Ukrainians have chosen a Crimean Tatar singer and her song about the mass deportation of Tatars under Josef Stalin as the country's entry for this year's Eurovision song contest.

Susana Jamaladinova, 32, who performs under the stage name Jamala, was chosen on Sunday night.

Her song 1944, which is sung half in English and half in Tatar, Jamala’s song tells the story of the Soviet Red Army’s deportation of nearly 250,000 Crimean Tatars in 1944.

The Soviet government had accused Tatars of collaborating with the Nazis forces occupying the peninsula, resettling them in Central Asia and remote regions of Russia.

Between 20 and 50% of the deportees died within the first two years of exile, a tragedy Ukraine’s supreme council recently declared a genocide.

They were not allowed to return to Crimea until the 1980s. Jamaladinova herself was born in Kyrgyzstan.

The song lyrics do not touch on Russia's 2014 annexation of Crimea, but entering the singer in the hugely popular song contest could raise the issue by implication.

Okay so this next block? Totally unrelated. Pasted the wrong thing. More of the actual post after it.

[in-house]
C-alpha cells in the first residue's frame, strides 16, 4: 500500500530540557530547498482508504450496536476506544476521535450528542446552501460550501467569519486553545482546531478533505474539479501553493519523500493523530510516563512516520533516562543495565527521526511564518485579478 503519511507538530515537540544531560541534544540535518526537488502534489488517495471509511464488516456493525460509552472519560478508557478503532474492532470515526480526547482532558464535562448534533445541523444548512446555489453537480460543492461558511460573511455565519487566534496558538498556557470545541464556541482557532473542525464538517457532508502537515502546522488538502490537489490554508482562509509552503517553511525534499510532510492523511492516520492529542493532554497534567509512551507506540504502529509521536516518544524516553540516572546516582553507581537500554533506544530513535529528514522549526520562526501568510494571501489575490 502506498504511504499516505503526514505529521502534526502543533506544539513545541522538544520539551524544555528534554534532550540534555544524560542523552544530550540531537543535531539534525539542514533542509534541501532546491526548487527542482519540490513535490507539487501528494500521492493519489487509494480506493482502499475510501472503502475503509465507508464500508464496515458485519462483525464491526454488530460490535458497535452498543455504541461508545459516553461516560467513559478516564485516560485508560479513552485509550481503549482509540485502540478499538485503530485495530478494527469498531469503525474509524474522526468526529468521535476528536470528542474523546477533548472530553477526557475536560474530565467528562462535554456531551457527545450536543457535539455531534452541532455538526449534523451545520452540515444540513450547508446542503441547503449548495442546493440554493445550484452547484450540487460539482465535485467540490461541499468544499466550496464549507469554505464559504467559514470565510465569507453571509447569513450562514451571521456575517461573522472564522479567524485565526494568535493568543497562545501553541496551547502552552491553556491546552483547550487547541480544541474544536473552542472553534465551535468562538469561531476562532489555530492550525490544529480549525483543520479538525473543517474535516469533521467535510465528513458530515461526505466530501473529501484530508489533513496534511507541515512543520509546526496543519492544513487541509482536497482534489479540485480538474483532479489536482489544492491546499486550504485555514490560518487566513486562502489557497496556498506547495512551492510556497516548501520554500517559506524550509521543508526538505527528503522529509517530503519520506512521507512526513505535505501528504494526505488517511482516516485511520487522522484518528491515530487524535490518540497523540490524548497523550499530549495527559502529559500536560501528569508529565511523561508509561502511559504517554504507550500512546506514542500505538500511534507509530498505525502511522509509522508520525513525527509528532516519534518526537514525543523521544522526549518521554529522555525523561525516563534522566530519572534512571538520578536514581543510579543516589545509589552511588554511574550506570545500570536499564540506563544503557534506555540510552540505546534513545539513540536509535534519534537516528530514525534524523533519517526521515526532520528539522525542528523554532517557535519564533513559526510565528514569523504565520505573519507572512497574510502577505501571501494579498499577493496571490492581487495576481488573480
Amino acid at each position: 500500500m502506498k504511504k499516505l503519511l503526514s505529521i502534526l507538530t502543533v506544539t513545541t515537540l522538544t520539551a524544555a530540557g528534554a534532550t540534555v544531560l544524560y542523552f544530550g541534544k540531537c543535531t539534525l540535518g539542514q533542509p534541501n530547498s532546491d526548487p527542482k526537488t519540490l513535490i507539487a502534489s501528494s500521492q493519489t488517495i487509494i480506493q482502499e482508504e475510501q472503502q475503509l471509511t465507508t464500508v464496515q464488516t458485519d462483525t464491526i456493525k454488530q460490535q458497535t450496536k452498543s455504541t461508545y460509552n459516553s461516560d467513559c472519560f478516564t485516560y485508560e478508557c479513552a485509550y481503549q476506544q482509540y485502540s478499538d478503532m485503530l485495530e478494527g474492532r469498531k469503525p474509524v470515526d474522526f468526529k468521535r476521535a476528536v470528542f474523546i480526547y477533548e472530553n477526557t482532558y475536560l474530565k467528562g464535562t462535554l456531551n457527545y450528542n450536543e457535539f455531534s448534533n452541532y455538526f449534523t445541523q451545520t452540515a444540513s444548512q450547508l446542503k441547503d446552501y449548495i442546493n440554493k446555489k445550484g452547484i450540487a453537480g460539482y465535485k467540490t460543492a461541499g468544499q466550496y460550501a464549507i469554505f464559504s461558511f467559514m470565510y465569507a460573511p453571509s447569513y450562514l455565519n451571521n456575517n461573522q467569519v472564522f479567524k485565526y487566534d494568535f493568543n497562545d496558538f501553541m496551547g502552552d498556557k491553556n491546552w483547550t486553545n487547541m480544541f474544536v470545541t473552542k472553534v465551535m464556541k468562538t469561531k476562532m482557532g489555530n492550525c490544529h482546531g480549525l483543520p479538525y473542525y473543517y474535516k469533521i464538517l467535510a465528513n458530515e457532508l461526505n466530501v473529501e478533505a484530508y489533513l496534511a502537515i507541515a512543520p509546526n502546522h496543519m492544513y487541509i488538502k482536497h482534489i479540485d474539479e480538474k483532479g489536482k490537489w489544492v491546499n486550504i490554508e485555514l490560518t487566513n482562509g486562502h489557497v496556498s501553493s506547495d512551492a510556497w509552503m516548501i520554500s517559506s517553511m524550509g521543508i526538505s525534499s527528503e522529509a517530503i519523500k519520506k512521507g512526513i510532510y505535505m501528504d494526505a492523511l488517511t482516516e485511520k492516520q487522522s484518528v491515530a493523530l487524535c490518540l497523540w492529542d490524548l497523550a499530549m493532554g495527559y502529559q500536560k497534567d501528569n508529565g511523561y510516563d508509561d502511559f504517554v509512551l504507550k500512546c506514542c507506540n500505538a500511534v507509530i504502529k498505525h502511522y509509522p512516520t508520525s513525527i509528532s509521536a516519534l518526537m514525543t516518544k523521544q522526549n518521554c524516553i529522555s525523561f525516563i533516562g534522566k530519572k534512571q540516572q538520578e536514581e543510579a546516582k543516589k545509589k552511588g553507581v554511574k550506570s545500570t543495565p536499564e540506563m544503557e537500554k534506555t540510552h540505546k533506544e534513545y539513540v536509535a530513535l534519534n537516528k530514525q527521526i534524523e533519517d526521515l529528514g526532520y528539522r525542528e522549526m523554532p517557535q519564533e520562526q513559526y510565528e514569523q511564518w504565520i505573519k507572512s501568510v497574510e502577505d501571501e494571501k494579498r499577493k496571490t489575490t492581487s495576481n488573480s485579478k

“This song really is about my family, my grandmother,” Jamala said. “I had to write it. It is a memorial song and it is difficult for me to sing it.”

The song features the lyrics: "Where' s your mind, humanity cries, you think you are God, but everyone dies, don't swallow my soul, our souls."

Six acts fought for the honour to sing for their country in the Eurovision Song Contest being held in Stockholm in May.

Jamala, who had already won the first semi-final with the highest number of points from the expert jury and TV viewers, was said to have delivered a "powerful performance" and the final. 

Jamala is a Ukrainian singer of Crimean Tatar descent.

Earlier this month she expressed disappointment that most of her Crimean Tatars supporters were not eligible to take part in the competition previously as they live on the peninsula itself, which was annexed by Russia in 2014.

“It makes me very sad,” Jamala said. “I know that many of my supporters are in Crimea. Many people wrote to me that they would send texts anyway, because they support me. I tell them they are wasting their money and their votes don’t count, but they tell me they are sending them anyway.”

Since Crimean Tatar leaders pledged to work with Ukrainian Eurovision organisers to enable people in Crimea to vote in the second semi-final on February 13 and in the final in Sunday's final.